Texas

Energy and Environment Reporting for Texas

Texas Still Learning When It Comes to Oil Spill Response

Responders load hundreds of feet of boom onto vessels at the Texas City Dike in this U.S. Coast Guard handout photo taken March 23, 2014. More than 35,000 feet of boom has been deployed in response to an oil spill that occurred Saturday afternoon after a bulk carrier and a barge collided in the Houston Ship Channel, according to the U.S. Coast Guard.

REUTERS /US COAST GUARD /LANDOV

Responders load hundreds of feet of boom onto vessels at the Texas City Dike in this U.S. Coast Guard photo taken March 23, 2014.

Two dozen boats and over 500 people are now involved in the response to an oil spill from Saturday that closed the Houston Ship Channel.

What spilled was a heavy fuel oil, called bunker fuel, which was carried in a barge that collided with a ship. Up to 168,000 gallons were dumped into the channel.

“Last ten years, I haven’t seen a spill like this,” says Larry McKinney, the head of a Gulf research institute at Texas A&M Corpus Christi. “Before that, we’d see them, seems like, every other year.”

McKinney knows a thing or two about the devastation of oil spills, having headed up natural resource protection for the State of Texas and working on spill prevention and response for decades.

“These spills here in Galveston are becoming less frequent. That’s the good thing,” he says.

A decade or two ago, McKinney says spills were more common and the state was less prepared. And now when spills do happen, there is more equipment stored along the coast, thanks to funding from a state fee on oil.

McKinney says it makes Texas the best state in the Gulf when it comes to a fast response. But what he says hasn’t improved is what to do about oil if it does reach delicate wetlands.

“I don’t think we’re any better prepared now to deal with clean up,” McKinney says. “What I’m afraid we’ll see, [and] I hope that we don’t see it, if there’s oil that reaches into wetlands and marshes, I hope we don’t see a bunch a people out there with big white pads in the marshes trying to pat the oil up. They will do far more damage that just leaving the oil.”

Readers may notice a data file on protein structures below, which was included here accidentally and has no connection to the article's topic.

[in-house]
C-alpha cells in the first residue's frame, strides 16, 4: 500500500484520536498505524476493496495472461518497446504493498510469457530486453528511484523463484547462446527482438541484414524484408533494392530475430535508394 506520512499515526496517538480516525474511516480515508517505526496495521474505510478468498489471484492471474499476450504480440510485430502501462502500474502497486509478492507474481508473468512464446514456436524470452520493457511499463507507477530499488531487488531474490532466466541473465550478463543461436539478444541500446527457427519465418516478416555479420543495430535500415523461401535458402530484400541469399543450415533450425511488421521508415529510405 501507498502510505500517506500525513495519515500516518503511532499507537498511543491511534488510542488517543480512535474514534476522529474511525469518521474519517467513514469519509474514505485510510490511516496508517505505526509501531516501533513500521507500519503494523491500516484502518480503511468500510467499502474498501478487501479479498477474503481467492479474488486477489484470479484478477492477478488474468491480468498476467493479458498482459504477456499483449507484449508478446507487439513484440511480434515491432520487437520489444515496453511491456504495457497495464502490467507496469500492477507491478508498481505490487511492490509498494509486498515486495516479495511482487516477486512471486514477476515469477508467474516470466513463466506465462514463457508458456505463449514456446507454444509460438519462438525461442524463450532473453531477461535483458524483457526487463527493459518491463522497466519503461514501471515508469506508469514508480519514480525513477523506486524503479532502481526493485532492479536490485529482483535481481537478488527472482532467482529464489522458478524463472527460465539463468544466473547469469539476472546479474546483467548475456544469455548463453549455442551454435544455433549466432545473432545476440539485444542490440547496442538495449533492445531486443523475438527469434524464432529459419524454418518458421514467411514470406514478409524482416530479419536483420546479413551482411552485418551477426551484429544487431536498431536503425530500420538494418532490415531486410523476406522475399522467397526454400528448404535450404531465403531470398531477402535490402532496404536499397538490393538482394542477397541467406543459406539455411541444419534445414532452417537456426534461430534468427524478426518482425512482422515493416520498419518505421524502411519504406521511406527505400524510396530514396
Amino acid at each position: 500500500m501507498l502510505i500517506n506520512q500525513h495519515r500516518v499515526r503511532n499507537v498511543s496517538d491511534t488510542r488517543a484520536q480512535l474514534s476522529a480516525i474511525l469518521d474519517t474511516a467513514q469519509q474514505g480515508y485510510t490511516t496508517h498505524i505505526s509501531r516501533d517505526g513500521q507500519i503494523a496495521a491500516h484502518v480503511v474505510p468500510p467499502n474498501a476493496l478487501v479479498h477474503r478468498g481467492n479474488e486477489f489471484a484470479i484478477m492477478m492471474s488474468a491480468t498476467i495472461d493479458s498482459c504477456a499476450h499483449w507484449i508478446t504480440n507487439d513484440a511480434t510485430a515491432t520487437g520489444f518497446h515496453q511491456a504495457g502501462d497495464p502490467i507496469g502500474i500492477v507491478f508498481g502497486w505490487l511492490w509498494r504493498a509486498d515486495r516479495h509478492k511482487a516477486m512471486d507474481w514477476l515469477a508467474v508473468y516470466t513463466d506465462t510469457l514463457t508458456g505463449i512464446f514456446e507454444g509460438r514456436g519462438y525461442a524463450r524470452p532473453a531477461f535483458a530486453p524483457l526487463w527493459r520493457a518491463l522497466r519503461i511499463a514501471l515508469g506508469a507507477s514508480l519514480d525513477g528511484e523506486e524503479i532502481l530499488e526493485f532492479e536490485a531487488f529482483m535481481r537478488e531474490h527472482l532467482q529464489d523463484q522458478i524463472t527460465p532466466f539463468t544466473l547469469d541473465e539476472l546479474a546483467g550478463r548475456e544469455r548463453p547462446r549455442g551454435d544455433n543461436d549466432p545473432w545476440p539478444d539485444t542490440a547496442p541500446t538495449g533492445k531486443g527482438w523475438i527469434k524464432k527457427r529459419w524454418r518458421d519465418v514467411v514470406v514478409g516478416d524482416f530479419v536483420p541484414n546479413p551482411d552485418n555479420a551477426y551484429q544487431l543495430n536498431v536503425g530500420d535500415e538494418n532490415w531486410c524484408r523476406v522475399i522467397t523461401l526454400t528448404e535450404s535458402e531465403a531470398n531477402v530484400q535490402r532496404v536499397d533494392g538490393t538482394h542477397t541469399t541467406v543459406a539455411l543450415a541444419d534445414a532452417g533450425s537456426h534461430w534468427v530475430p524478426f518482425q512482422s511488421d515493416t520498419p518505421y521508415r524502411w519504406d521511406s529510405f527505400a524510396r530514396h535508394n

Eventually, he says bacteria and microbes eat up the oil.

But that’s onshore, what about the oil that may remain out in the Gulf?

“I’d be concerned with heavy bunker fuel, it might contain quite a bit of toxic material to it,” Paul Montagna, also with Texas A&M Corpus Christi, says.

Montagna studied the crude oil that spewed from the 2010 Deepwater Horizon drilling rig blowout.

“That was something that was unexpected — oil floats, so everybody expected the oil to come to the surface and not impact the deep sea,” he says. “But we found the opposite was happening. “

Some of the oil sank to the bottom of the Gulf where, according to Montagna, it killed off sea creatures and organisms that live thousands of feet below the surface.

That’s why he and other scientists say that while spills may have been polluting the Gulf for decades, there is still much to learn about how best to clean them up.

Comments

  • Tess Jordan

    OIl Spill Eater II is a Texas manufactured product that has been used by all 5 branches of the US Military, and has cleaned up over 27000 spills since 1989. Recently OSE II was used on the continent of Africa, where a spill from an oil and gas terminal leaked over 150,000 gallons of oil into the Atlantic ocean. Part of the spill was carried by currents onto the shoreline covering over 18 kilometers of shorelines and sensitive mangroves. OSE II was deployed immediately to contain the spill and prevent it from spreading further, on the open water, while a container load of OSE II was air shipped to the spill area. OSE II was used then applied to the shorelines, and sensitive mangroves. Within 3 weeks of starting the application of OSE II regulators could not tell there had ever been a spill. The oil company saved millions in natural resource fines and fees since there were none detected. The reason spills get out of control is the US Coast Guard and the US EPA refuse to allow spill response to advance, and this has been the case for the last 25 years. The contractors get paid time, materials and cost plus 10% so the longer a spill takes to clean up the more money they make.
    OSE II has proven for 25 years there is a safe for responders, non toxic to marine species means to actually permanently remove spills from the environment by converting them to CO2 and water. Its time the gate keepers, the Coast Guard and the EPA start doing there jobs of protecting the countries natural resources, since there is a safer more effective proven means to do so OSE II!

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